The jury has been sent out to reach a verdict in the Risley murder trial.

The eight women and four men retired at 12.54pm today.

Aaron Gordon, 24, and Marcus Nelson, 30, both from Wolverhampton are charged with the murder of Patrick Butler, aged 41, also from Wolverhampton.


A SECOND prisoner accused of a murder at HMP Risley has placed the blame on members of a drug gang - but refused to name them.

Aaron Gordon alleges it wasn't him or cousin Marcus Nelson who carried out the attack - but criminals who ran the prison.

He has told his trial at Chester Crown Court on Friday that he cannot name them because he will be killed.

The 24-year-old said the prison was ran by criminals from Liverpool and Manchester who were in charge of "all the illegal contrabrand - phones, drugs, anything illegal."

He said he saw three men from a gang have a row with 41-year-old victim Patrick Butler on the morning of the attack in 2005, then two of them later burst into Nelson's cell and attacked Mr Butler.

Gordon said Butler owed the men mobile phone credit in exchange for drugs.

He said: "It was like some kind of shark attack, it just happened so quick."

The victim and defendants are all from Wolverhampton. Gordon first met Butler at a party in 2000.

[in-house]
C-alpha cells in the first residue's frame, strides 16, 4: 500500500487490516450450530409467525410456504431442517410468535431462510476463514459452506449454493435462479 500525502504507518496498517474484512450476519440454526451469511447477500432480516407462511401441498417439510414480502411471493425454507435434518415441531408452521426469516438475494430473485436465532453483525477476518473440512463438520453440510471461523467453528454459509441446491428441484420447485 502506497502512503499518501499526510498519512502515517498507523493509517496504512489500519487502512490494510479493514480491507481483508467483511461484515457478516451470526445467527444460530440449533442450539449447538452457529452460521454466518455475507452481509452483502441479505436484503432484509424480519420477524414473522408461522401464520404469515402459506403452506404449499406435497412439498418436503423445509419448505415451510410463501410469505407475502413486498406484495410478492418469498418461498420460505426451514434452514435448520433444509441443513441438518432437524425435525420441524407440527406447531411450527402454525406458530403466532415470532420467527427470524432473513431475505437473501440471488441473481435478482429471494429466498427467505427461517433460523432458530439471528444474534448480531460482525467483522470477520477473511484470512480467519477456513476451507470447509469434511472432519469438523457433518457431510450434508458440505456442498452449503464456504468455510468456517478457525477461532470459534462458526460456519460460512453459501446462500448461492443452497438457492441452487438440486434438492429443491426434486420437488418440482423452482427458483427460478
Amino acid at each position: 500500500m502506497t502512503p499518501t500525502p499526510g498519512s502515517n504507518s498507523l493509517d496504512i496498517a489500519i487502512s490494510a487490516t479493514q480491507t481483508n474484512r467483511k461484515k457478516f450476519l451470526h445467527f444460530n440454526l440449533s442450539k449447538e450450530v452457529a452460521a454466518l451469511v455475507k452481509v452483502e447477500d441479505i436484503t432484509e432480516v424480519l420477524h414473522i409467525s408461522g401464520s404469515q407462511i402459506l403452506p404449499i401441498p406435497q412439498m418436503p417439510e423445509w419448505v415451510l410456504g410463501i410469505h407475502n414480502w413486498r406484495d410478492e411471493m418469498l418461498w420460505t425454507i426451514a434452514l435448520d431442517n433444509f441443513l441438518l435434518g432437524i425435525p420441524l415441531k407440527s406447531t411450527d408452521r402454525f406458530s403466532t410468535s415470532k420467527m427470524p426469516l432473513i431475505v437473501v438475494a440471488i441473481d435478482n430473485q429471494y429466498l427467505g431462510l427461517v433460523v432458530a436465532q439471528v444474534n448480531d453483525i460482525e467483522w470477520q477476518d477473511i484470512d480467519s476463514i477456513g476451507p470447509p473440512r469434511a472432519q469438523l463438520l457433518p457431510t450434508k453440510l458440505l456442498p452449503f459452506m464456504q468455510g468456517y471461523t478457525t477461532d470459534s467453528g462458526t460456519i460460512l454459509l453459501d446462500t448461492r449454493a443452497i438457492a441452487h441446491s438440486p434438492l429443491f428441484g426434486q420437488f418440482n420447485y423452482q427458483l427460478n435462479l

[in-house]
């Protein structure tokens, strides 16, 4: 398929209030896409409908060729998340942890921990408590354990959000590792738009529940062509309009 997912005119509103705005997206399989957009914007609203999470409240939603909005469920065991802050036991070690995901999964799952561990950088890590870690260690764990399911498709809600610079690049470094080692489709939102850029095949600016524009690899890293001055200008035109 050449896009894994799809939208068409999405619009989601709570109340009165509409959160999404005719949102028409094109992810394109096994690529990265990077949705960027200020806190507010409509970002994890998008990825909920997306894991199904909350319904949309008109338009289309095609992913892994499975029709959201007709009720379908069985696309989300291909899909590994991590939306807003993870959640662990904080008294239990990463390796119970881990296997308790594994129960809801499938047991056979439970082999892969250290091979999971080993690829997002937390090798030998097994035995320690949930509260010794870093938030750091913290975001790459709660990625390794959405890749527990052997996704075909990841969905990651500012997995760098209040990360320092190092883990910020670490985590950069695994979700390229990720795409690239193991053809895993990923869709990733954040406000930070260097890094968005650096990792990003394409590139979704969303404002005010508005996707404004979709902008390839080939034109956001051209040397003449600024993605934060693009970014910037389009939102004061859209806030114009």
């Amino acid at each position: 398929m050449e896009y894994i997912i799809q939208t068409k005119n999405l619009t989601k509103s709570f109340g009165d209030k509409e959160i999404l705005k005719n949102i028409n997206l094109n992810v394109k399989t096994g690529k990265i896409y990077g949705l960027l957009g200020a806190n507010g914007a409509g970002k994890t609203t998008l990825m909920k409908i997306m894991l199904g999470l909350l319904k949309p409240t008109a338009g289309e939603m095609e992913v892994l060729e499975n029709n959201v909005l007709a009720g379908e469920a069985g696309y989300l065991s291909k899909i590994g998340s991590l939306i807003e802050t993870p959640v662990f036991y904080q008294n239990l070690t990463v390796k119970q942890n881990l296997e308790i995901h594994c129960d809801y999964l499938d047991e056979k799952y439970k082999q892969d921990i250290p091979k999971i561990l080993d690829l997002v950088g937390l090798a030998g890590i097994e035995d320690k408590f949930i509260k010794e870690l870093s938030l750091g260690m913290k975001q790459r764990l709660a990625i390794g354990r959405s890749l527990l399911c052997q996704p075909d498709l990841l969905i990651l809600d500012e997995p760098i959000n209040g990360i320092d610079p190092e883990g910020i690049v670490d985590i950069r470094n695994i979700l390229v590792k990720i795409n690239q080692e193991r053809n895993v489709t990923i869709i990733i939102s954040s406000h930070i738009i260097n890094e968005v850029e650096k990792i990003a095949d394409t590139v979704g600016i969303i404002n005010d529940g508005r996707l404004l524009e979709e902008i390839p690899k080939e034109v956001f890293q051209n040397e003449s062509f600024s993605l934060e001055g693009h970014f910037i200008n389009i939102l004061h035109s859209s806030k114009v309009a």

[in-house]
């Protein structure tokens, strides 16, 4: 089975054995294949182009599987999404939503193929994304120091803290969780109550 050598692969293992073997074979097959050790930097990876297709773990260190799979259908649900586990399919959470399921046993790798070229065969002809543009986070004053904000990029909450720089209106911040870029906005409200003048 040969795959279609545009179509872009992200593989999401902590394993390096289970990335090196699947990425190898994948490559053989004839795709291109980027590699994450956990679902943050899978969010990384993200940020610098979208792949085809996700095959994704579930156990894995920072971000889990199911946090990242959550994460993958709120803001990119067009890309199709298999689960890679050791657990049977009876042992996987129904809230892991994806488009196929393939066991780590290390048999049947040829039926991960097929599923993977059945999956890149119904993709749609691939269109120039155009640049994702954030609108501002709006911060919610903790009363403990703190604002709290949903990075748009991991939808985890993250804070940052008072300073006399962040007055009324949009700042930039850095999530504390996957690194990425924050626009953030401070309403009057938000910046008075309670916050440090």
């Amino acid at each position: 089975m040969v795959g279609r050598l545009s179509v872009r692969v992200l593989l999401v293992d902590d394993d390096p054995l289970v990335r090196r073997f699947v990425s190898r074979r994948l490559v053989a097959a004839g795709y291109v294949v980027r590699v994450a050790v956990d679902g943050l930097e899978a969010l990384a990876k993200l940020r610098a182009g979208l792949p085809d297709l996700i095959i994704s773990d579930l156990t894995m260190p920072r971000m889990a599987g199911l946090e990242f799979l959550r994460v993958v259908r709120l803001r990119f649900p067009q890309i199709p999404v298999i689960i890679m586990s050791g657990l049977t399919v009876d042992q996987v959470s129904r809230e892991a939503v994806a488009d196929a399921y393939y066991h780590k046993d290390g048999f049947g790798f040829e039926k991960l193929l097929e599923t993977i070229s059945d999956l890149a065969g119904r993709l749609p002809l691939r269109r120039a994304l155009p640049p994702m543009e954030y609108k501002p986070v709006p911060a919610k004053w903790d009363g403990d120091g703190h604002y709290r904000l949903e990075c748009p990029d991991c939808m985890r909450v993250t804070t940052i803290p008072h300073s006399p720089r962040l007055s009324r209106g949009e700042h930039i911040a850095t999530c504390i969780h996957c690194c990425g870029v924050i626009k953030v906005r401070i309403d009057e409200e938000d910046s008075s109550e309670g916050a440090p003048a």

The prosecution have alleged Nelson and Gordon dealt drugs in prison, and have suggested Butler may have been killed over a debt.

The court heard Gordon previous convictions include actual bodily harm, four robberies, handing stolen goods, false imprisonment, possessing, of a firearm, possession of a blank firing pistol and possession of amphetamine.

The case continues.

Marcus Nelson was cross-examined on Friday about key DNA evidence.

The prosecution say he was seen wearing blue denim jeans that were found splattered with Patrick Butler's blood.

The 30-year-old said they were folded up in his cell at the time, and the blood got on to them from alleged the attack by the drugs gang.

But DNA expert found Mr Butler's blood on parts of the jeans that police photos revealed would have been covered up by the way they were folded.

Robin Spencer CQ, prosecuting, said: "If you weren't wearing them, how did that blood get to be on the inside part of the jeans?"

Marcus Nelson said: "I can't explain that."

Mr Spencer QC: "Because you have been caught out in a lie, haven't you?"

Mr Nelson: "No, not all."